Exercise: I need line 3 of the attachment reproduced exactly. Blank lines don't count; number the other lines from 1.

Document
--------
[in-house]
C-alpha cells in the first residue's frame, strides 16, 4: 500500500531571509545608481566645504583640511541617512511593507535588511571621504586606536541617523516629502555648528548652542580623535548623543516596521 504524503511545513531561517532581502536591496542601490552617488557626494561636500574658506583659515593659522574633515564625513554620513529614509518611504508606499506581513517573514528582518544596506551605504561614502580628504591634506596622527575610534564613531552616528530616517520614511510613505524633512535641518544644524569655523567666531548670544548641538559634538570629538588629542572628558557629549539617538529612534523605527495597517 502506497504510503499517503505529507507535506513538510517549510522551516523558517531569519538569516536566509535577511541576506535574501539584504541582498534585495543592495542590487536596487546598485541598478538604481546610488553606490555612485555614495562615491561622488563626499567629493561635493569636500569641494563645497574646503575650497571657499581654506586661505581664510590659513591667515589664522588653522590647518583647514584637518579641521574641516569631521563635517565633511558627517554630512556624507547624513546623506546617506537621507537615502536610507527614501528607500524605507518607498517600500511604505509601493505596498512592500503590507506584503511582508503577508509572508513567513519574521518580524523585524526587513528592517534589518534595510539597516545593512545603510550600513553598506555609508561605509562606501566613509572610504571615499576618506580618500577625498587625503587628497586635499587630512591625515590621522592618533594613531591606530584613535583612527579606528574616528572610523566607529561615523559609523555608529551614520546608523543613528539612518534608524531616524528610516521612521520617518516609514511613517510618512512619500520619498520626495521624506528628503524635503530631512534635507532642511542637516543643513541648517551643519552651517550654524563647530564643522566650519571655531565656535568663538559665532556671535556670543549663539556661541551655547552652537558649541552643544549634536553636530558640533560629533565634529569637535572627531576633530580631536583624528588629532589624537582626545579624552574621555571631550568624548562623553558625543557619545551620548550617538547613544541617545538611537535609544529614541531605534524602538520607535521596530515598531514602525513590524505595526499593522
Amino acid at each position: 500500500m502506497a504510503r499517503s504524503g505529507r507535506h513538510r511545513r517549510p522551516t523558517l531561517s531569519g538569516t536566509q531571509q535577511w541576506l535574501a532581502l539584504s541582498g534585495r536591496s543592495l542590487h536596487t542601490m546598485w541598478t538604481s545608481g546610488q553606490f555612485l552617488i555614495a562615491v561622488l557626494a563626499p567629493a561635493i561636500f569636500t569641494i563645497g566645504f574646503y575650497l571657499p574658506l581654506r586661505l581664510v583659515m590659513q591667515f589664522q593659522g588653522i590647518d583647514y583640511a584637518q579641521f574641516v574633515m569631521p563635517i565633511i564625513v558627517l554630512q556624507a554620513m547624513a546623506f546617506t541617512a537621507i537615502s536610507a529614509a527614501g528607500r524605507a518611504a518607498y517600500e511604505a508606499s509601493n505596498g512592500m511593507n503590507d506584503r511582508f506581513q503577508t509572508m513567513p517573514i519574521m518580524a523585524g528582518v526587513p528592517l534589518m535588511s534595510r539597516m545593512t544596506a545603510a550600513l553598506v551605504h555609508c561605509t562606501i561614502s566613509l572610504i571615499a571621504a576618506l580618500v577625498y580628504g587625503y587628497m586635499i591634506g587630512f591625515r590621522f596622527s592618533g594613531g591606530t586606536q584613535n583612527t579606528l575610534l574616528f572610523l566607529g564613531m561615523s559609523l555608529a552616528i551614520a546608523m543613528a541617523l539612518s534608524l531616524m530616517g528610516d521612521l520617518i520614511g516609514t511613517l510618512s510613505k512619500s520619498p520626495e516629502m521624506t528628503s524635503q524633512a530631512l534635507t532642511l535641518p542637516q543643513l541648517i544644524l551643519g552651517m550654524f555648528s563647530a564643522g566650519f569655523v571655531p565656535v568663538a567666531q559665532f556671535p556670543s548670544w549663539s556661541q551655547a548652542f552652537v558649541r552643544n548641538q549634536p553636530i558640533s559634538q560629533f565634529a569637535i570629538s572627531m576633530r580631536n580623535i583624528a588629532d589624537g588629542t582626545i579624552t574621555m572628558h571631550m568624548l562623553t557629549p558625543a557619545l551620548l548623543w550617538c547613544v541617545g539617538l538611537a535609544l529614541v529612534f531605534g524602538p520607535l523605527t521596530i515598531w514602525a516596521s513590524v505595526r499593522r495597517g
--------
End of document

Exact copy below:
Amino acid at each position: 500500500m502506497a504510503r499517503s504524503g505529507r507535506h513538510r511545513r517549510p522551516t523558517l531561517s531569519g538569516t536566509q531571509q535577511w541576506l535574501a532581502l539584504s541582498g534585495r536591496s543592495l542590487h536596487t542601490m546598485w541598478t538604481s545608481g546610488q553606490f555612485l552617488i555614495a562615491v561622488l557626494a563626499p567629493a561635493i561636500f569636500t569641494i563645497g566645504f574646503y575650497l571657499p574658506l581654506r586661505l581664510v583659515m590659513q591667515f589664522q593659522g588653522i590647518d583647514y583640511a584637518q579641521f574641516v574633515m569631521p563635517i565633511i564625513v558627517l554630512q556624507a554620513m547624513a546623506f546617506t541617512a537621507i537615502s536610507a529614509a527614501g528607500r524605507a518611504a518607498y517600500e511604505a508606499s509601493n505596498g512592500m511593507n503590507d506584503r511582508f506581513q503577508t509572508m513567513p517573514i519574521m518580524a523585524g528582518v526587513p528592517l534589518m535588511s534595510r539597516m545593512t544596506a545603510a550600513l553598506v551605504h555609508c561605509t562606501i561614502s566613509l572610504i571615499a571621504a576618506l580618500v577625498y580628504g587625503y587628497m586635499i591634506g587630512f591625515r590621522f596622527s592618533g594613531g591606530t586606536q584613535n583612527t579606528l575610534l574616528f572610523l566607529g564613531m561615523s559609523l555608529a552616528i551614520a546608523m543613528a541617523l539612518s534608524l531616524m530616517g528610516d521612521l520617518i520614511g516609514t511613517l510618512s510613505k512619500s520619498p520626495e516629502m521624506t528628503s524635503q524633512a530631512l534635507t532642511l535641518p542637516q543643513l541648517i544644524l551643519g552651517m550654524f555648528s563647530a564643522g566650519f569655523v571655531p565656535v568663538a567666531q559665532f556671535p556670543s548670544w549663539s556661541q551655547a548652542f552652537v558649541r552643544n548641538q549634536p553636530i558640533s559634538q560629533f565634529a569637535i570629538s572627531m576633530r580631536n580623535i583624528a588629532d589624537g588629542t582626545i579624552t574621555m572628558h571631550m568624548l562623553t557629549p558625543a557619545l551620548l548623543w550617538c547613544v541617545g539617538l538611537a535609544l529614541v529612534f531605534g524602538p520607535l523605527t521596530i515598531w514602525a516596521s513590524v505595526r499593522r495597517g